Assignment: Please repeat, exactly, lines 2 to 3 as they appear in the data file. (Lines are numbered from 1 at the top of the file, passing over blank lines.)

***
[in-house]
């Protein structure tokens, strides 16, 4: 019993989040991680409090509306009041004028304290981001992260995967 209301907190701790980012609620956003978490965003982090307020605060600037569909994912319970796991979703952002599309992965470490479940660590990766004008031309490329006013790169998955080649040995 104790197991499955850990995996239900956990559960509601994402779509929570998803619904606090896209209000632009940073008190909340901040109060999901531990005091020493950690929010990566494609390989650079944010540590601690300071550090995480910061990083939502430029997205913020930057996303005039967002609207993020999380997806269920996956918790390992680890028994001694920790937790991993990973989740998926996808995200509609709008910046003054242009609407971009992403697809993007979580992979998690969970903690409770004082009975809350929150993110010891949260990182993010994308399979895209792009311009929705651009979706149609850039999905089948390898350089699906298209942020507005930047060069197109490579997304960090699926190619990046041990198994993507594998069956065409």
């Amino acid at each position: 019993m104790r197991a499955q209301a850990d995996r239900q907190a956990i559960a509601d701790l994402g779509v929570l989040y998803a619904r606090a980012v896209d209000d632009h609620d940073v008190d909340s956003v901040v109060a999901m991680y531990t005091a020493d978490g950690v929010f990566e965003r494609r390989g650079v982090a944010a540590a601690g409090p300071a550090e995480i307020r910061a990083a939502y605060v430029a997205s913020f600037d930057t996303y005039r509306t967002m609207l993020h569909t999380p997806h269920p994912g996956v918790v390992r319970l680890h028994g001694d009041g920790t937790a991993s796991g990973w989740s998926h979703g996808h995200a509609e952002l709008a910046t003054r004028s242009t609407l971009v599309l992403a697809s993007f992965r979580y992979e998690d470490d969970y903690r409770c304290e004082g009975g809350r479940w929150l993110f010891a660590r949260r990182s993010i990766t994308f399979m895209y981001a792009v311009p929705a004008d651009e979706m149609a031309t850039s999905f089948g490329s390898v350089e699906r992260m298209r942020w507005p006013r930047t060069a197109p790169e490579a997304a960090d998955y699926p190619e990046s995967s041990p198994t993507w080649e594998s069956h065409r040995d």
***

């Protein structure tokens, strides 16, 4: 019993989040991680409090509306009041004028304290981001992260995967 209301907190701790980012609620956003978490965003982090307020605060600037569909994912319970796991979703952002599309992965470490479940660590990766004008031309490329006013790169998955080649040995 104790197991499955850990995996239900956990559960509601994402779509929570998803619904606090896209209000632009940073008190909340901040109060999901531990005091020493950690929010990566494609390989650079944010540590601690300071550090995480910061990083939502430029997205913020930057996303005039967002609207993020999380997806269920996956918790390992680890028994001694920790937790991993990973989740998926996808995200509609709008910046003054242009609407971009992403697809993007979580992979998690969970903690409770004082009975809350929150993110010891949260990182993010994308399979895209792009311009929705651009979706149609850039999905089948390898350089699906298209942020507005930047060069197109490579997304960090699926190619990046041990198994993507594998069956065409």
């Amino acid at each position: 019993m104790r197991a499955q209301a850990d995996r239900q907190a956990i559960a509601d701790l994402g779509v929570l989040y998803a619904r606090a980012v896209d209000d632009h609620d940073v008190d909340s956003v901040v109060a999901m991680y531990t005091a020493d978490g950690v929010f990566e965003r494609r390989g650079v982090a944010a540590a601690g409090p300071a550090e995480i307020r910061a990083a939502y605060v430029a997205s913020f600037d930057t996303y005039r509306t967002m609207l993020h569909t999380p997806h269920p994912g996956v918790v390992r319970l680890h028994g001694d009041g920790t937790a991993s796991g990973w989740s998926h979703g996808h995200a509609e952002l709008a910046t003054r004028s242009t609407l971009v599309l992403a697809s993007f992965r979580y992979e998690d470490d969970y903690r409770c304290e004082g009975g809350r479940w929150l993110f010891a660590r949260r990182s993010i990766t994308f399979m895209y981001a792009v311009p929705a004008d651009e979706m149609a031309t850039s999905f089948g490329s390898v350089e699906r992260m298209r942020w507005p006013r930047t060069a197109p790169e490579a997304a960090d998955y699926p190619e990046s995967s041990p198994t993507w080649e594998s069956h065409r040995d």